Day 56 of a Year Long Road Trip Along America’s Scenic Byways
With the intent to catch a few minutes of the Sunday night Cowboy football game, I tried the burger at Friday’s. I didn’t make it through the whole game, but presumed they lost based on a friend’s text “Cowboys stink” at 12:52 am. I retired next door in the Walmart parking lot which may as well have been a KOA campground. Twenty plus campers filled the outside parking spaces at this Maryland Walmart near Antietam National Park.
Antietam National Park
As I mentioned in my previous post, the dogs and I returned to Antietam this morning. We completed the 8.5 mile auto tour a second time as well as hiked an additional 3.5 miles of trails. On the auto tour, we stopped at the Dunker Church and a handful of historic farmsteads such as J. Poffenberger Farmhouse, Piper Farmhouse, and Sherrick Farmhouse. Additionally, we passed by several monuments, even one honoring Texas. Our walking tour included two trails: The Bloody Lane Trail and The Final Attack Trail.
The Bloody Lane Trail
The Bloody Lane Trail led us around the battlefield where Union soldiers led by General William Henry French’s division attacked the Confederates who were bunkered down in the Sunken Road on the morning of September 17, 1862. Terribly outnumbered, the Confederates stood their ground for nearly three hours as the Federals continued over the hilltop firing at the trench below now known as Bloody Lane. Over 5,500 soldiers were killed or wounded here before the Confederates retreated from the road. The Union soldiers, however, were too battered to press forward, thus little advantage was gained.
The Final Attack Trail
The Final Attack Trail led us through an area where a battle took place in the late afternoon and early evening. After 8,000 Union troops successfully crossed the Burnside Bridge, they formed a line a mile wide and prepared for the final attack to drive the Confederate army from Maryland. In this battle, two generals were killed, and Colonel Harrison Fairchild’s Brigade of Union soldiers suffered the highest percentage of casualties in the Union army. During these hours of the battle, the Confederates held their ground until A.P. Hill and his Confederate troops arrived at the scene and counterattacked the much larger 9th Corps.
The reason the Confederate troops were outnumbered at Antietam was due to the “Lost Order”. Robert E. Lee’s forces were recently victorious at the Second Battle of Manassas (Bull Run). He moved his army from Virginia to Maryland with the intent to enter Pennsylvania. His line of supply and communication into Virginia, however, were threatened by Union troops at Harper’s Ferry. As a result, he divided his army to neutralize the threat.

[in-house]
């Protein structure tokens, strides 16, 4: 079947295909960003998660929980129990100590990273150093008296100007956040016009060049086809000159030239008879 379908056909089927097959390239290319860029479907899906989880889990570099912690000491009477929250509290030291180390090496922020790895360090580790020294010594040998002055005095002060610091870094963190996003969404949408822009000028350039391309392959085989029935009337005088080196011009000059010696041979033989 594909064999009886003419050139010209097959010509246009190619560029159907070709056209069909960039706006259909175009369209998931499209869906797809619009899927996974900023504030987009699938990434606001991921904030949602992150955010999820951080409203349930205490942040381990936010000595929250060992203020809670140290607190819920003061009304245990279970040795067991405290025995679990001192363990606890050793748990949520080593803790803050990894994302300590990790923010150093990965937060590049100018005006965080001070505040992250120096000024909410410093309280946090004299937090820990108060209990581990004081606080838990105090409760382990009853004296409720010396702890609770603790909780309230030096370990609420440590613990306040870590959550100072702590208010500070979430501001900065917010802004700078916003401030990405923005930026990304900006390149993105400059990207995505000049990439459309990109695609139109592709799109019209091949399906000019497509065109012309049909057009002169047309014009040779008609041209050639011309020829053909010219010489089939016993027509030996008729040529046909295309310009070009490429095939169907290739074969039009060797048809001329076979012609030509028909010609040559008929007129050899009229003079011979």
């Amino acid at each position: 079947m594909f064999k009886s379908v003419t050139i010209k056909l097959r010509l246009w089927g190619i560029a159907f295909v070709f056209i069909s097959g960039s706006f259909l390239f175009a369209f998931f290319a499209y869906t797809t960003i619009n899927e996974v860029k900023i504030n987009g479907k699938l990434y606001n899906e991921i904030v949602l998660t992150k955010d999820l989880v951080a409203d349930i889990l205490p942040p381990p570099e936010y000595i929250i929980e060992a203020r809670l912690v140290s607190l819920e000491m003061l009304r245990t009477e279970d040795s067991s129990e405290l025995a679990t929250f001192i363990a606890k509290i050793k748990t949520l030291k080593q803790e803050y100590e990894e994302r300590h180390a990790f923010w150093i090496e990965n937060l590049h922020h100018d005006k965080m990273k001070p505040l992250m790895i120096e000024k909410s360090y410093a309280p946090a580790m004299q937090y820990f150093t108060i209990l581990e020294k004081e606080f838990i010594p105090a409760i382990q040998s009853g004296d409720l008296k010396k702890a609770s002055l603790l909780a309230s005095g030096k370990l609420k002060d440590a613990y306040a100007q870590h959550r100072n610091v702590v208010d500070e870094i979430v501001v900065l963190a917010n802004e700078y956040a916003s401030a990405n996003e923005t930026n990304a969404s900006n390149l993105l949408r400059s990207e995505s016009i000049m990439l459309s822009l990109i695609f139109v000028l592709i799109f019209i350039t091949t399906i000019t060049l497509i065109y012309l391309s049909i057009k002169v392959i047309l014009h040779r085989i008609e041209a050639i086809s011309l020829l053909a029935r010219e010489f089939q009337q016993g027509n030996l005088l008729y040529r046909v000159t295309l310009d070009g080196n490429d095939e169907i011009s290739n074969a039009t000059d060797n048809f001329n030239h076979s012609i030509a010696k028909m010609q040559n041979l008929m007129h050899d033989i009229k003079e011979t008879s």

A Union soldier found Lee’s Special Order 191 indicating the planned operations. McClellan, realizing Lee’s forces were divided, ordered his troops to attack the nearby gaps on South Mountain. Upon the Union army overtaking Harper’s Ferry, and the Confederate troops surrendering at the nearby gaps, Lee ordered all his troops to Sharpsburg to make a stand at the Battle of Antietam. The Confederate troops fought shorthanded until the rest of Lee’s army could arrive with support.
Fort Frederick State Park
After a sunny, yet windy morning at Antietam hiking and finding a virtual cache; Scout, Petey and I visited another Maryland historic site, Fort Frederick State Park. The Fort was constructed in 1756 and 1757 to protect the western frontier from the French and Indians. Walls 17 feet high and 4 feet thick surround two wooden barracks and an officers’ quarters. After the French and Indian War, the Fort later served as an American prison camp for captured British soldiers in the Revolutionary War. Additionally, during the Civil War, Union troops manned the Fort’s dilapidated walls.
On my way to my final scenic stop for the day, the Paw Paw Tunnel, I found two more caches. One was an ammo can near the resort in Rocky Gap State Park. The other was a film canister at a beautiful overlook in Green Ridge State Forest. I expected to camp in Rocky Gap State Park, but I arrived too early to settle down. As a result, I went in search of the tunnel. I backtracked to the forest and experienced the usual: winding dirt roads with steep grades in the middle of nowhere without cell phone coverage. Now I hoped I’d get there before dark and without a flat tire!
Paw Paw Tunnel
I was curious to see this historic site in Maryland as it was the Chesapeake and Ohio Canal’s biggest engineering feat. The tunnel, over 3,000 feet long and constructed of nearly 6 million bricks took 14 years to complete. The canal it covers was George Washington’s idea. The canal was commissioned by John Quincy Adams in 1828,is 180 miles long, and runs all the way to Washington D.C.. For a century, mules plodded beside the waterway with low slung boats in tow until it met its demise with the arrival of the Baltimore & Ohio Railroad. Now the canal is simply enjoyed by joggers, hikers, and cyclists.
While I would have liked to visit the canal, I was leery of a black sedan that followed me into the remote, empty gravel parking lot. Consequently, I stayed in VANilla with the engine running and it was probably with just cause too. The man never left his vehicle.
Watch Out at Wendy’s
Adding to my afternoon challenge, the highway shut down. As a result, I hung out at a nearby Wendy’s. The guy next to me was talking about how he could land in jail if some girl blabbed! It reminded of getting Dunkin’ Donuts in Penn Station during the wee hours of the morning before the horse finals. The guy in line behind us used my trainer Kelly and me as pawns in a theoretical description of how to shoot someone.
Eventually the traffic dissipated, and I ventured to Walmart to camp for the night. VANilla is rocking in the wind with the top down. I’ll be sleeping on the bottom deck with the dogs. ETB
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